Heart disease kills more than twice the number of men than any other single disease in Britain, and trails in second place in women, just behind dementia. Yet, doctors still don't quite know what drives atherosclerosis – a heart-attack- and stroke-causing disease where blood vessel walls swell due to deposits of hard fatty plaque. Until recently, it was thought that only white blood cells contributed to the swelling when they swallow those fatty deposits and stick to the vessel lining. But the latest research suggests that hitherto unsuspected smooth muscle cells (pictured) inside vessel walls, where they regulate blood pressure by constricting flow, might also be adding to the disease. They’re suspected of behaving like white blood cells, ingesting and accumulating the plaque. Ending this behaviour gives researchers a new target in their search for treatments of atherosclerosis, which can lurk undetected for decades before striking, fatally.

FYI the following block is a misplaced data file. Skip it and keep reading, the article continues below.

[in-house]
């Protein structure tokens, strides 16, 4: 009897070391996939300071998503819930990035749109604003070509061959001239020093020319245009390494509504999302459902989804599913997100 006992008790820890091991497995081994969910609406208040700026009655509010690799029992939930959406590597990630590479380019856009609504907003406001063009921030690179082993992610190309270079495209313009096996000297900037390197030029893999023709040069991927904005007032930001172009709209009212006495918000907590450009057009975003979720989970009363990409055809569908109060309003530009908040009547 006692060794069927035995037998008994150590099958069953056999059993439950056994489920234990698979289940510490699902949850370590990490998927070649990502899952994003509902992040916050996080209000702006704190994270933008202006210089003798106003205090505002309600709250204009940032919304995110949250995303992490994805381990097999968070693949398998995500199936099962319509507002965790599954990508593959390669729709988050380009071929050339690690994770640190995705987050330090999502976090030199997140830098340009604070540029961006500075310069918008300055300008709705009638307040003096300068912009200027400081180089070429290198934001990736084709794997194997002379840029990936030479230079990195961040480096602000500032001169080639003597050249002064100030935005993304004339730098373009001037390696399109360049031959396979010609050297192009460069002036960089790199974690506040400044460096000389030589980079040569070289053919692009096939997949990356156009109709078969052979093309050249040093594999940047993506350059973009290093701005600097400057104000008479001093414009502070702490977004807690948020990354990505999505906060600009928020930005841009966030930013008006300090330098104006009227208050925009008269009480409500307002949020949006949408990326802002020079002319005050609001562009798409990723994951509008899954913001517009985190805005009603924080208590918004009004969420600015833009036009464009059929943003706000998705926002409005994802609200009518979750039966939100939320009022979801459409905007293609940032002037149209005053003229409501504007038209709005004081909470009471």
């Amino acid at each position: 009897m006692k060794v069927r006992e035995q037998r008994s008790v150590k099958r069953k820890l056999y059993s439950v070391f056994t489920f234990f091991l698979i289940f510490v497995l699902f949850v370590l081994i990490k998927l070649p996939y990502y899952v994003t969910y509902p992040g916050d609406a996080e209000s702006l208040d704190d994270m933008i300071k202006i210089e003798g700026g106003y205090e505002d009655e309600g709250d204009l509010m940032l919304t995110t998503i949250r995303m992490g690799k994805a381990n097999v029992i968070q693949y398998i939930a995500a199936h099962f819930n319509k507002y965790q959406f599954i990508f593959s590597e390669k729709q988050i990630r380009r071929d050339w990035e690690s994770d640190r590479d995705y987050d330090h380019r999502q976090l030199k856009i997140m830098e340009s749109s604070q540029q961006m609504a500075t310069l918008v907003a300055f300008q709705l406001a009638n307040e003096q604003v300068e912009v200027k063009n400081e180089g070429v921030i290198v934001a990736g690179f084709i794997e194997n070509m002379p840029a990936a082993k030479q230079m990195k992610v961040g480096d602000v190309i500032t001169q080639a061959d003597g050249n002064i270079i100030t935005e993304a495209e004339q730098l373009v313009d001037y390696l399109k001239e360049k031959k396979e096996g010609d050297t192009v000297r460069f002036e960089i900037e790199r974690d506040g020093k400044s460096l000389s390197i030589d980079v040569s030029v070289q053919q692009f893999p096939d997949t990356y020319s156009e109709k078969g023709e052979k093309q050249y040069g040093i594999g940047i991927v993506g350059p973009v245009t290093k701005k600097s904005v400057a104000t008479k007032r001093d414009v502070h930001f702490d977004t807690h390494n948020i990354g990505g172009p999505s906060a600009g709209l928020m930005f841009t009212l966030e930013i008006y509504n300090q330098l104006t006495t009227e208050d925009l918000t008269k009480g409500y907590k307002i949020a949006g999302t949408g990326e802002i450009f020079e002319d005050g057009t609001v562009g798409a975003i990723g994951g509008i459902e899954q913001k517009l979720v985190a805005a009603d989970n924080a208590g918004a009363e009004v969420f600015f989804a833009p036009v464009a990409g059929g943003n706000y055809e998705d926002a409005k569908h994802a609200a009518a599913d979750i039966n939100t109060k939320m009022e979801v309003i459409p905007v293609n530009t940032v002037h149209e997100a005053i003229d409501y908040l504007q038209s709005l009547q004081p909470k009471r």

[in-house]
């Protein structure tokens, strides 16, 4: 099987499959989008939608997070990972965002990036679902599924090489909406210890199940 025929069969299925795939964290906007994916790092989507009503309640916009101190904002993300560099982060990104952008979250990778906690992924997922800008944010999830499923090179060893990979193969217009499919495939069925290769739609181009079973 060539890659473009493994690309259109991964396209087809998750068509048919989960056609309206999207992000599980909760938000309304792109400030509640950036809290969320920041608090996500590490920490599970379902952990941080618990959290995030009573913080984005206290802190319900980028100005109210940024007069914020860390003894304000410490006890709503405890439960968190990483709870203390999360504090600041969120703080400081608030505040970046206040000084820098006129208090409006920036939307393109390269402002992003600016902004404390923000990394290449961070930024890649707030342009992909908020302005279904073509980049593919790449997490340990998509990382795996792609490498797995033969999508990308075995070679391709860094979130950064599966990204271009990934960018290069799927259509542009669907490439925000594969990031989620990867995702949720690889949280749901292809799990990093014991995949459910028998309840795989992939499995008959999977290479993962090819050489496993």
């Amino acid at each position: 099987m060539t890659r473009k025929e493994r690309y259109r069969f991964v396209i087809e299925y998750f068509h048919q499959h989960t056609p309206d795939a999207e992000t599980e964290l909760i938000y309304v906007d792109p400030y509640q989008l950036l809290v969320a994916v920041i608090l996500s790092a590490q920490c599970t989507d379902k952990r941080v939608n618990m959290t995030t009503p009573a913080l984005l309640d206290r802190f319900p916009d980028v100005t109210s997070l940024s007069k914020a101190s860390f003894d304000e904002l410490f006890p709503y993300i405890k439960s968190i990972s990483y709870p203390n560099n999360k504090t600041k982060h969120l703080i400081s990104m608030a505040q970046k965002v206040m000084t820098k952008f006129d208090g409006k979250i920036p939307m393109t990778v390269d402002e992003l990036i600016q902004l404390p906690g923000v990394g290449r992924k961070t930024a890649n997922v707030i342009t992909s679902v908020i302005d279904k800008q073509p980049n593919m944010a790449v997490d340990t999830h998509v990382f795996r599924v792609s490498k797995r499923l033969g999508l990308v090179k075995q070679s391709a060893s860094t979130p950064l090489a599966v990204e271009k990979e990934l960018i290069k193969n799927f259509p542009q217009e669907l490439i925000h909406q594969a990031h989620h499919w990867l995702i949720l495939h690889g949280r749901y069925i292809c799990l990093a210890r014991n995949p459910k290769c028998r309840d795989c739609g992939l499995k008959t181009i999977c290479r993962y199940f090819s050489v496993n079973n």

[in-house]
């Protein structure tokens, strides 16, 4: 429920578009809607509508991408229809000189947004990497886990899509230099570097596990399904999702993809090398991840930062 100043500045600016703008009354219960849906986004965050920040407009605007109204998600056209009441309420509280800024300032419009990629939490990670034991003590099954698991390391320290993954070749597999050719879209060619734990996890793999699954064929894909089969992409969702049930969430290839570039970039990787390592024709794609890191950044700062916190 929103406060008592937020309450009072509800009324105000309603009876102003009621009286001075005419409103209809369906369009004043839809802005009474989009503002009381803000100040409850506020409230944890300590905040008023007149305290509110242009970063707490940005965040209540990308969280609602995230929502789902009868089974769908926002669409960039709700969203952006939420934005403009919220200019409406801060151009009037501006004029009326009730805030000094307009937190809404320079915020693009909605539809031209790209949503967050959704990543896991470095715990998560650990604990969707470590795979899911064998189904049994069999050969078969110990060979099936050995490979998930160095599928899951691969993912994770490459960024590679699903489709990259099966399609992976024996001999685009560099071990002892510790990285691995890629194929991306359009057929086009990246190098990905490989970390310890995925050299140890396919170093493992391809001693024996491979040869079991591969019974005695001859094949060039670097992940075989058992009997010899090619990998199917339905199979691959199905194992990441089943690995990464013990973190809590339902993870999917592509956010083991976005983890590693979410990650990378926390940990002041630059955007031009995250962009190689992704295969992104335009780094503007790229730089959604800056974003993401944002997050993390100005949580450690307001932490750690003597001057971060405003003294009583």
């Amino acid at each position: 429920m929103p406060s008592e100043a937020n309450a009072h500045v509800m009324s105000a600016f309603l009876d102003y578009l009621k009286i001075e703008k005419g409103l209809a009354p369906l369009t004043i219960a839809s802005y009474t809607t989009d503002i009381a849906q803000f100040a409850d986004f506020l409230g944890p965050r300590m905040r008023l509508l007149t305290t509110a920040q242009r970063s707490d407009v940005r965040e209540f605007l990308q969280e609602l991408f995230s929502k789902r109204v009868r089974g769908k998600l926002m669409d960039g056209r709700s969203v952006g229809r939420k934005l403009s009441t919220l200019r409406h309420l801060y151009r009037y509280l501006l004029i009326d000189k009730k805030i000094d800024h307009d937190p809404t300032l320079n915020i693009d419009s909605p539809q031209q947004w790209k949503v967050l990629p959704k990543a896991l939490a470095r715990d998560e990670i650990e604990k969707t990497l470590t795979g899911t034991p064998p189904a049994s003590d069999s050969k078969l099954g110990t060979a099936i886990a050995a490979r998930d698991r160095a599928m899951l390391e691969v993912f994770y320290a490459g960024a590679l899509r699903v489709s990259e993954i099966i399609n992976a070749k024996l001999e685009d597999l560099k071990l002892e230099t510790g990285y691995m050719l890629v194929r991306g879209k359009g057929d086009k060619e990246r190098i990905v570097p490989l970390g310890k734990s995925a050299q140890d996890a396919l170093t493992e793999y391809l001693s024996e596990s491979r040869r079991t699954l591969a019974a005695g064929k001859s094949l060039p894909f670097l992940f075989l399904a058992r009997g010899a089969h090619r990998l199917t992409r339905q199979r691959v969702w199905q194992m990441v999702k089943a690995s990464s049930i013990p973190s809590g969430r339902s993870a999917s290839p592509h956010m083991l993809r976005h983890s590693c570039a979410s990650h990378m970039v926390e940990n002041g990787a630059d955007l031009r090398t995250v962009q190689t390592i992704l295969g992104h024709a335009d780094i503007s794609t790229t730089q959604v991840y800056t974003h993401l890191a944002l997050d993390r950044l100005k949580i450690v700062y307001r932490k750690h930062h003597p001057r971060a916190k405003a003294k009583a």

Written by Tristan Farrow
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